As surgeons look to the future, some see a fundamental change that will result in a growing involvement of their specialty in minimally invasive therapy, with increased use of hybrid procedures employing both percutaneous intervention and surgery, greater use of off-pump surgery, and migration to some emerging procedures such as heart remodeling, implantation of mechanical hearts and the use of stem cells for myocardial restoration. The adoption of endovascular grafts to treat thoracic aortic aneurysms is attracting increased attention among surgeons, as are new approaches to treating congestive heart failure including use of prosthetic implants for destination therapy. The treatment of atrial fibrillation is yet another area where cardiothoracic surgeons can play an important role, and potentially have a major positive impact on long-term outcome of patients with cardiovascular disease.
Less-invasive surgery, more durable outcomes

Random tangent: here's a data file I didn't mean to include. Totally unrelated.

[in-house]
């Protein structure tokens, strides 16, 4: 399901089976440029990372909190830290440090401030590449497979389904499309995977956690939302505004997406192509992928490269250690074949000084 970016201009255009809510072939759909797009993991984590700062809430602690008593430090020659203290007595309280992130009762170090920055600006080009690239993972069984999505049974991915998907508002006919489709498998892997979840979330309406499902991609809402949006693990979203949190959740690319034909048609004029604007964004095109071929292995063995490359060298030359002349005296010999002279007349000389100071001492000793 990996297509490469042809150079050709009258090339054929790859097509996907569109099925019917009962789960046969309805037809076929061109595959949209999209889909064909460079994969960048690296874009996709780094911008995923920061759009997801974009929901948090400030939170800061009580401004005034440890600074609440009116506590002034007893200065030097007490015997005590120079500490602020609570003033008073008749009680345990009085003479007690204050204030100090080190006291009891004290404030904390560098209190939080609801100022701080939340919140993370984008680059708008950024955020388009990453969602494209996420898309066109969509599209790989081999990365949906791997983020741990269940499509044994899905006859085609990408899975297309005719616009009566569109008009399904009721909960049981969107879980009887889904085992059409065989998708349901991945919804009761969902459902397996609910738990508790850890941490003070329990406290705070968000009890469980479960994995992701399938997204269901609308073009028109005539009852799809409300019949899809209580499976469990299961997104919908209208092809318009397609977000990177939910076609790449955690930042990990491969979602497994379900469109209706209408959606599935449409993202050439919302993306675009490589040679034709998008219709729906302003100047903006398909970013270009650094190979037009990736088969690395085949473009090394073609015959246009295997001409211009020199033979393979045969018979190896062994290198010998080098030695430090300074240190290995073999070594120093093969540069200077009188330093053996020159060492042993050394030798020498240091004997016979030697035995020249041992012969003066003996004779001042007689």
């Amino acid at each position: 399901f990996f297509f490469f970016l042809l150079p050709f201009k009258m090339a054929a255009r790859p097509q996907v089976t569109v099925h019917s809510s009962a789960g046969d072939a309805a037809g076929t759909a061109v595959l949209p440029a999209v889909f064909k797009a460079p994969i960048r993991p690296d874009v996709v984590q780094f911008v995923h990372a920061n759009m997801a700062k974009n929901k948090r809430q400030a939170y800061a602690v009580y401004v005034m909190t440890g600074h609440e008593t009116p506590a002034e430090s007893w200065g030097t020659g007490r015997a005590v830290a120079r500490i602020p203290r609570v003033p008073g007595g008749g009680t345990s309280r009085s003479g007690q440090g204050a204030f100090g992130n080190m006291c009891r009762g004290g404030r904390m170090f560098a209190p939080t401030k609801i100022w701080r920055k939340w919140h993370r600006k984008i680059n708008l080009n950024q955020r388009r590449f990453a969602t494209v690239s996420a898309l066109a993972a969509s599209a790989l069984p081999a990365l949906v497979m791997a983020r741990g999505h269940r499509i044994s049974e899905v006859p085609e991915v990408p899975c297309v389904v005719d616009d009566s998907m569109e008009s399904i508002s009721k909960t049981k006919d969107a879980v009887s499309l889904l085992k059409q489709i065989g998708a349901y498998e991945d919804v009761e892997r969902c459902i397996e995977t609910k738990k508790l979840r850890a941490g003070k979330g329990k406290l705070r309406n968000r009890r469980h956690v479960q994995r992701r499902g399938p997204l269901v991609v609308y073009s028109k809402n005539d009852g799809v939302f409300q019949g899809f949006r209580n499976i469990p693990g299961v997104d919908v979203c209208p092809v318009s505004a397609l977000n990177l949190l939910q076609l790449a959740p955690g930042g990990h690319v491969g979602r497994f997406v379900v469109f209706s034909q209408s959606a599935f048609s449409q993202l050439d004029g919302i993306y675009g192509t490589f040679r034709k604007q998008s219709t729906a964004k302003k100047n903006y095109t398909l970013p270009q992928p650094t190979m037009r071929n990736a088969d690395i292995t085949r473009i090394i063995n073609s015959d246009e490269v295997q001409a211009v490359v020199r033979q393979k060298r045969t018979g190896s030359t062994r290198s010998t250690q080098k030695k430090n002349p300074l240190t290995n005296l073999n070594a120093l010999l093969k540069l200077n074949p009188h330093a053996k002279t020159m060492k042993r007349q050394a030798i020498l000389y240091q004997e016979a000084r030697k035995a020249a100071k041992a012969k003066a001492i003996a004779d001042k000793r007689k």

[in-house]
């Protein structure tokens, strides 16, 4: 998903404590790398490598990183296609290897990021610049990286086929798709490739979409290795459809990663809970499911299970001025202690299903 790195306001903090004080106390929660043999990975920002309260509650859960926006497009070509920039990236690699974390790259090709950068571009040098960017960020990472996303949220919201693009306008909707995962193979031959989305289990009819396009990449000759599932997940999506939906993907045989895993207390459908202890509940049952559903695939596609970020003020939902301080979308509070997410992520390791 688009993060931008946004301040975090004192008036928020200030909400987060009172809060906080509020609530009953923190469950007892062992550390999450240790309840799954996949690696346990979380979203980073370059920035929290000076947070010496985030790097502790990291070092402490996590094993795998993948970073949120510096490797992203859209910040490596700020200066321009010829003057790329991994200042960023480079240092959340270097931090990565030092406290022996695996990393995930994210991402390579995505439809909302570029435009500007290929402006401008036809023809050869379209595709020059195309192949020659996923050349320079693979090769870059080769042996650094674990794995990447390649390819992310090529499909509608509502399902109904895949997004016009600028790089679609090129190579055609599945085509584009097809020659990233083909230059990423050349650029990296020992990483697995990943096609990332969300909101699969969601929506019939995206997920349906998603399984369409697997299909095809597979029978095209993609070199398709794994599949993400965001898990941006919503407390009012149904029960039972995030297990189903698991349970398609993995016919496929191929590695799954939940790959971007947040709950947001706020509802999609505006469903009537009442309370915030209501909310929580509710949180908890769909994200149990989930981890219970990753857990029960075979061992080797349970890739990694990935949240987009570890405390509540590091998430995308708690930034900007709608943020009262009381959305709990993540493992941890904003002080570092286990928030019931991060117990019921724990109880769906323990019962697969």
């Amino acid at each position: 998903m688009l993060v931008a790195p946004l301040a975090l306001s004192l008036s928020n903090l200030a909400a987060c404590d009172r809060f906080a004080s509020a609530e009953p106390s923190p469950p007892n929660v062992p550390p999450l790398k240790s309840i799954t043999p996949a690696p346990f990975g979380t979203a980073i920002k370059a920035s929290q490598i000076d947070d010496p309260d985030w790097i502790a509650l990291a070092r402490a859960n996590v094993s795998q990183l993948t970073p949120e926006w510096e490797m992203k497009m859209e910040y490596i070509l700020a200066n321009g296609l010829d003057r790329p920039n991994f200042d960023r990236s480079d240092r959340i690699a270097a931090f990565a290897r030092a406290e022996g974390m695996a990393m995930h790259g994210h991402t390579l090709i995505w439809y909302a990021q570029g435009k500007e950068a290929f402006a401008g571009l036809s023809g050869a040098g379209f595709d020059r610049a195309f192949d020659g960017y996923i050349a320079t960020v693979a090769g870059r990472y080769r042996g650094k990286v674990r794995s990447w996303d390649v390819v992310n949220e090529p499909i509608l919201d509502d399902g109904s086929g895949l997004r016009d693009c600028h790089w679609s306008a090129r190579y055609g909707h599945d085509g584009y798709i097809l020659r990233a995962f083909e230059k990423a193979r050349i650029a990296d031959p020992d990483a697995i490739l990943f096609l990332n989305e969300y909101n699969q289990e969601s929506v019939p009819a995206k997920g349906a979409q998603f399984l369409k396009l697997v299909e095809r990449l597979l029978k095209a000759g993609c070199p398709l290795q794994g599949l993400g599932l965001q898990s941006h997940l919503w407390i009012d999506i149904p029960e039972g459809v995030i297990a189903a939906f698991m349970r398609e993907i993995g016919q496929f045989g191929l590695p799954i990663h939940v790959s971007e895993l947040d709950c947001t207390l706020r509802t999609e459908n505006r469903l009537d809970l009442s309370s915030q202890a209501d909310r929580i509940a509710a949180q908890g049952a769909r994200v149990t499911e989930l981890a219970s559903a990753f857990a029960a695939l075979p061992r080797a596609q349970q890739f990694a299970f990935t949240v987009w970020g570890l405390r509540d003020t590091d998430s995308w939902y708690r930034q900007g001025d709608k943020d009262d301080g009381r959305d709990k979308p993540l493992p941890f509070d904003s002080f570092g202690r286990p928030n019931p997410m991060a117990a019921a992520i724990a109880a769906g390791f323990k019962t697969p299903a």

During the 35 years since CABG surgery was introduced, there have been continued advancements in surgical techniques as well as in the technologies used. Bypass surgery has been shown to prolong life expectancy for many patient subgroups, an advantage that has not been demonstrated for other forms of coronary revascularization. The Achilles' heel of CABG surgery, as it was initially implemented, is degeneration of the saphenous vein grafts used for bypass, a shortcoming that results in a high failure rate by 10 years after treatment. Recently, the greater utilization of arteries such as the internal mammary and radial arteries for bypass has significantly reduced graft failure rates, a move that some experts view as a direct response to concerns that CABG is being replaced by percutaneous intervention. To further improve the attractiveness of bypass surgery, surgeons are now exploring a number of new technologies to reduce the invasiveness of the procedure while improving long-term outcomes. Reduced invasiveness is probably the more important factor in increasing the number of patients who opt for surgery, since many patients are willing to accept a poorer long-term outcome (such as a shorter interval before re-intervention is needed) in order to have a less invasive procedure. However, there also is a need to improve the durability of CABG surgery, since the patients who are now being referred for surgery rather than percutaneous therapy tend to have more complex and serious disease.